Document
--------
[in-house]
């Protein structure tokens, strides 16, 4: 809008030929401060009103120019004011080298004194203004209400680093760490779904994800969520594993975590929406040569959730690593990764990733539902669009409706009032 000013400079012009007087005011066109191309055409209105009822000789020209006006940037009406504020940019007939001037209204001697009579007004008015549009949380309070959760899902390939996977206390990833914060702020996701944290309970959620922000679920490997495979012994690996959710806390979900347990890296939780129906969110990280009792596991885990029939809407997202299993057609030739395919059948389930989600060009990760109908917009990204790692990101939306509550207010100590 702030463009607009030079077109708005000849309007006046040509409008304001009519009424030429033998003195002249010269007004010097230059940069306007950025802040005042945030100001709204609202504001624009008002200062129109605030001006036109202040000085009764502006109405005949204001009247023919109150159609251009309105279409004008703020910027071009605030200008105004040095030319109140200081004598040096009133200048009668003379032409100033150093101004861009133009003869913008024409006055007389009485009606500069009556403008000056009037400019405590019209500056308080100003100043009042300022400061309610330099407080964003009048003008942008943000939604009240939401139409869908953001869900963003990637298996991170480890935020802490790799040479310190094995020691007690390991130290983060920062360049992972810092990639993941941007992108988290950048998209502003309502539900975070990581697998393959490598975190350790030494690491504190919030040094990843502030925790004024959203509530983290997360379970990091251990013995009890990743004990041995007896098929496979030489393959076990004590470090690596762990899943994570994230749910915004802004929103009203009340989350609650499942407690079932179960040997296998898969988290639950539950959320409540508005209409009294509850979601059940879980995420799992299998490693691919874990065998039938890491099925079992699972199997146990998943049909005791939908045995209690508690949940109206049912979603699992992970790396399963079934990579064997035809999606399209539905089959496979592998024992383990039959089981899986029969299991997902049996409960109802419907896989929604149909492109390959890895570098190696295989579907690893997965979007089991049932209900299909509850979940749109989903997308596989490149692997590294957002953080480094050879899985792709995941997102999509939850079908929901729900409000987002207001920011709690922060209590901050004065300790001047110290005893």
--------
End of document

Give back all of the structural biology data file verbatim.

[in-house]
């Protein structure tokens, strides 16, 4: 809008030929401060009103120019004011080298004194203004209400680093760490779904994800969520594993975590929406040569959730690593990764990733539902669009409706009032 000013400079012009007087005011066109191309055409209105009822000789020209006006940037009406504020940019007939001037209204001697009579007004008015549009949380309070959760899902390939996977206390990833914060702020996701944290309970959620922000679920490997495979012994690996959710806390979900347990890296939780129906969110990280009792596991885990029939809407997202299993057609030739395919059948389930989600060009990760109908917009990204790692990101939306509550207010100590 702030463009607009030079077109708005000849309007006046040509409008304001009519009424030429033998003195002249010269007004010097230059940069306007950025802040005042945030100001709204609202504001624009008002200062129109605030001006036109202040000085009764502006109405005949204001009247023919109150159609251009309105279409004008703020910027071009605030200008105004040095030319109140200081004598040096009133200048009668003379032409100033150093101004861009133009003869913008024409006055007389009485009606500069009556403008000056009037400019405590019209500056308080100003100043009042300022400061309610330099407080964003009048003008942008943000939604009240939401139409869908953001869900963003990637298996991170480890935020802490790799040479310190094995020691007690390991130290983060920062360049992972810092990639993941941007992108988290950048998209502003309502539900975070990581697998393959490598975190350790030494690491504190919030040094990843502030925790004024959203509530983290997360379970990091251990013995009890990743004990041995007896098929496979030489393959076990004590470090690596762990899943994570994230749910915004802004929103009203009340989350609650499942407690079932179960040997296998898969988290639950539950959320409540508005209409009294509850979601059940879980995420799992299998490693691919874990065998039938890491099925079992699972199997146990998943049909005791939908045995209690508690949940109206049912979603699992992970790396399963079934990579064997035809999606399209539905089959496979592998024992383990039959089981899986029969299991997902049996409960109802419907896989929604149909492109390959890895570098190696295989579907690893997965979007089991049932209900299909509850979940749109989903997308596989490149692997590294957002953080480094050879899985792709995941997102999509939850079908929901729900409000987002207001920011709690922060209590901050004065300790001047110290005893």